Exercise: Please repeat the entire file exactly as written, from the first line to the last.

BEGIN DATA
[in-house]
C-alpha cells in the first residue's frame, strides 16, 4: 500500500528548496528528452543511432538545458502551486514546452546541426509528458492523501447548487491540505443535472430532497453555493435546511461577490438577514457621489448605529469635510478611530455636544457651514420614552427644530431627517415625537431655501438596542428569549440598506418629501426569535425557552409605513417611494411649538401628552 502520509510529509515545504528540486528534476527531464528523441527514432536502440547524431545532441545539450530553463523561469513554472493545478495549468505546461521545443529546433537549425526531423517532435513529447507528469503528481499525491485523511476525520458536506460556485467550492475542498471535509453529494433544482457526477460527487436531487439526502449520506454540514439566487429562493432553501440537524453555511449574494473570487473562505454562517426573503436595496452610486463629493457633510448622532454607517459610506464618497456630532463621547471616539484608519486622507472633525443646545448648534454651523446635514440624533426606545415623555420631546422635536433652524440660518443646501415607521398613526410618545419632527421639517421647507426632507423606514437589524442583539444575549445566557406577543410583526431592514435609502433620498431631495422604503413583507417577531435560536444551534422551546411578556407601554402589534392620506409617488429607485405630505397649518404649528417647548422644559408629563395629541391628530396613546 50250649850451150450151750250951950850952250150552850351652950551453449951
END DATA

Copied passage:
[in-house]
C-alpha cells in the first residue's frame, strides 16, 4: 500500500528548496528528452543511432538545458502551486514546452546541426509528458492523501447548487491540505443535472430532497453555493435546511461577490438577514457621489448605529469635510478611530455636544457651514420614552427644530431627517415625537431655501438596542428569549440598506418629501426569535425557552409605513417611494411649538401628552 502520509510529509515545504528540486528534476527531464528523441527514432536502440547524431545532441545539450530553463523561469513554472493545478495549468505546461521545443529546433537549425526531423517532435513529447507528469503528481499525491485523511476525520458536506460556485467550492475542498471535509453529494433544482457526477460527487436531487439526502449520506454540514439566487429562493432553501440537524453555511449574494473570487473562505454562517426573503436595496452610486463629493457633510448622532454607517459610506464618497456630532463621547471616539484608519486622507472633525443646545448648534454651523446635514440624533426606545415623555420631546422635536433652524440660518443646501415607521398613526410618545419632527421639517421647507426632507423606514437589524442583539444575549445566557406577543410583526431592514435609502433620498431631495422604503413583507417577531435560536444551534422551546411578556407601554402589534392620506409617488429607485405630505397649518404649528417647548422644559408629563395629541391628530396613546 50250649850451150450151750250951950850952250150552850351652950551453449951